People in this state think that Maine has an obligation to help by using state benefits and provide them to thousands of "refugees" and of said benefits Maine gets no return on. Maine has an opportunity to help the economy of an entire country, and all of a sudden helping people is a bad thing. Seriously, you antis sicken me. You only see the small picture, "Well, those trees will not grow back." People had a fit when LePage rerouted a wood shipment from southern Maine to lumber mills in Franklin county, so they wouldn't have to shut down, I can't speak for all, but 3600 acres of wood going to Stratton Lumber, Cousineau's in Farmington, or wherever the wood ends up, if they can keep going, that is a good thing, if people can buy the trimmings to heat their homes, that is a good thing, if a treehugger has to see a poleline to get that done, that's not going to end the world either.

  3. It is unfortunate that the author persists in shamelessly singing the same tune as the fossil-fuel companies who are funding efforts aimed at blocking Hydro-Québec’s renewable energy exports to the Northeast. Meg Sheehan, a lawyer from New Hampshire, claims to be representing Canadian First Nations. But this is not the case, at least not in Québec, where her actions have irked at least one Indigenous community that wrote to her requesting she stop making accusations against Hydro-Québec in their name.

    The report cited here is ridiculously wrong; authors seem to have made the glaring mistake of overlooking Québec’s Energy policy. The other reports she refers to were funded by gas companies.

    Additionally, Hydro-Québec is not a customer for the Muskrat Falls dam. This facility is owned by Nalcor and, as is stated on the project’s website (, its energy will serve Newfoundland and other markets through a transmission line called the Maritime Link. This is not in Québec. Perhaps Meg was hoping you wouldn’t look that up.

    NAMRA’s Meg Sheehan goes to great lengths to mislead readers. Here are some facts regarding the New England Clean Energy Connect: the powerline will connect, through Lewiston ME, Hydro-Québec’s renewable power network to the New England electricity grid, which serves the region’s six states. This intertie will help to lower carbon emissions – the equivalent of removing up to 750,000 cars from the road according to expert testimony at Maine’s Public Utilities Commission’s. It will also improve reliability as our energy deliveries to the New England power grid are contractually guaranteed. Additionally, the Clean Energy corridor will help suppress price spikes in the region caused by volatile pricing of carbon-intensive fuel. To refer to such a strategic piece of energy infrastructure as a power cord to Massachusetts is careless, and only serves to nourish misconceptions. These distortions truly serve the interests of the fossil industry… Meg Sheehan should disclose who her donors are!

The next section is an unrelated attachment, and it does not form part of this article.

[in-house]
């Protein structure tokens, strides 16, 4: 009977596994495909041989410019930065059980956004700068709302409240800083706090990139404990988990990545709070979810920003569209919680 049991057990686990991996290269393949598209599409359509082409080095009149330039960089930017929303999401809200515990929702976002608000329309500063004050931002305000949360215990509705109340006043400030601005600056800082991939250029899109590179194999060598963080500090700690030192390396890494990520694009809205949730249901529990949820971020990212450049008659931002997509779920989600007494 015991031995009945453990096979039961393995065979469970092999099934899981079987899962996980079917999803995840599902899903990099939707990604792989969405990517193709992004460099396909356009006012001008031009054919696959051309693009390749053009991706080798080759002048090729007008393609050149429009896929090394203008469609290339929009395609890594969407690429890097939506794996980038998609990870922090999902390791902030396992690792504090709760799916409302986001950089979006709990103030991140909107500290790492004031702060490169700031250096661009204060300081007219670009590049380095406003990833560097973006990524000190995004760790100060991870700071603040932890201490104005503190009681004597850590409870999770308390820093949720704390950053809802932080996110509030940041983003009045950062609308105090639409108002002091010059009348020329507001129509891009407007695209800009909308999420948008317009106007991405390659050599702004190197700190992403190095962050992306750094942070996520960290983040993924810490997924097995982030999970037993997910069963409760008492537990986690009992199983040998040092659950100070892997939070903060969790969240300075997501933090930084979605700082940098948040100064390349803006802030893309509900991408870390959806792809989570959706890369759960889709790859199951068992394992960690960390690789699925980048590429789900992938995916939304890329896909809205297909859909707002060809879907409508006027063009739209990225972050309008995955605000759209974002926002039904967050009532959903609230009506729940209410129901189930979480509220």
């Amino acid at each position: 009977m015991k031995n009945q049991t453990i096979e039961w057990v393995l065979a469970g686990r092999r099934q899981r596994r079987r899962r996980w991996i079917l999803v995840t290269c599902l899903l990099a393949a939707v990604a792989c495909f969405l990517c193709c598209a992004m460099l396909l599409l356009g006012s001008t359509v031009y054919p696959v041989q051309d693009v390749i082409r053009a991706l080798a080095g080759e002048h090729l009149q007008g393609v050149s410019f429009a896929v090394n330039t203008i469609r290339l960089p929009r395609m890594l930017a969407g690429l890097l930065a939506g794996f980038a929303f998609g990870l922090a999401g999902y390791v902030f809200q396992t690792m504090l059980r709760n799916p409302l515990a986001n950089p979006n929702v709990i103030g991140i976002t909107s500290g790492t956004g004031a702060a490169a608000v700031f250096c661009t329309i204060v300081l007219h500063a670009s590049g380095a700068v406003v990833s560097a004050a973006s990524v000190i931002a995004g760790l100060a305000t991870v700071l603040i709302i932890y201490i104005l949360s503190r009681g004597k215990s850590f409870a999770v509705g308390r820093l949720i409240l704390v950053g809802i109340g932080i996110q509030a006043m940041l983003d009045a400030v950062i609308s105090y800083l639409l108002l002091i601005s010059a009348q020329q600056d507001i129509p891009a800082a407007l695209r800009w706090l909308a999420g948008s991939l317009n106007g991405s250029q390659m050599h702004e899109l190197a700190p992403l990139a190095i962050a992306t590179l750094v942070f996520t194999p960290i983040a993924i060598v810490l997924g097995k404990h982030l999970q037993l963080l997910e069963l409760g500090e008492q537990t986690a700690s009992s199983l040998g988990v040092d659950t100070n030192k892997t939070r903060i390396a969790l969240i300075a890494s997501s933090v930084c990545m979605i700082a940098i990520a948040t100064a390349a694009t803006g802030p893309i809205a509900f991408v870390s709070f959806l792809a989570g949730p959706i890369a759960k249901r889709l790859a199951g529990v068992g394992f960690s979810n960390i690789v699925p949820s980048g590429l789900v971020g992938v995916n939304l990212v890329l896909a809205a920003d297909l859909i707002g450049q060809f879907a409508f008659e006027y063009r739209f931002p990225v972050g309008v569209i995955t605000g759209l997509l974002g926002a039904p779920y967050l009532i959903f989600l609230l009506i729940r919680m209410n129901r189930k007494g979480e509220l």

Hydro-Québec has ample amounts of clean energy for its neighbors. Our hydropower exports have already displaced millions of tons of dirty emissions. And we can do so much more in order to help our neighbors rely less on smokestacks, and more on renewables. For an interesting read on how our system can be the natural battery for the Northeast, see this link: Spoiler alert: This study is written by climate experts; it is based on science, facts and Hydro-Québec data. It has not been funded by dirty power. Hydro-Québec has not contributed financially either. An important passage of the study: “If we employ the analogy of Quebec's reservoirs as a battery for Northeastern power systems, more transmission to Quebec effectively increases the rate at which this battery can be charged and discharged. The additional balancing provided by new transmission would allow New England to reduce its reliance on gas-powered plants, reducing CO2 emissions.”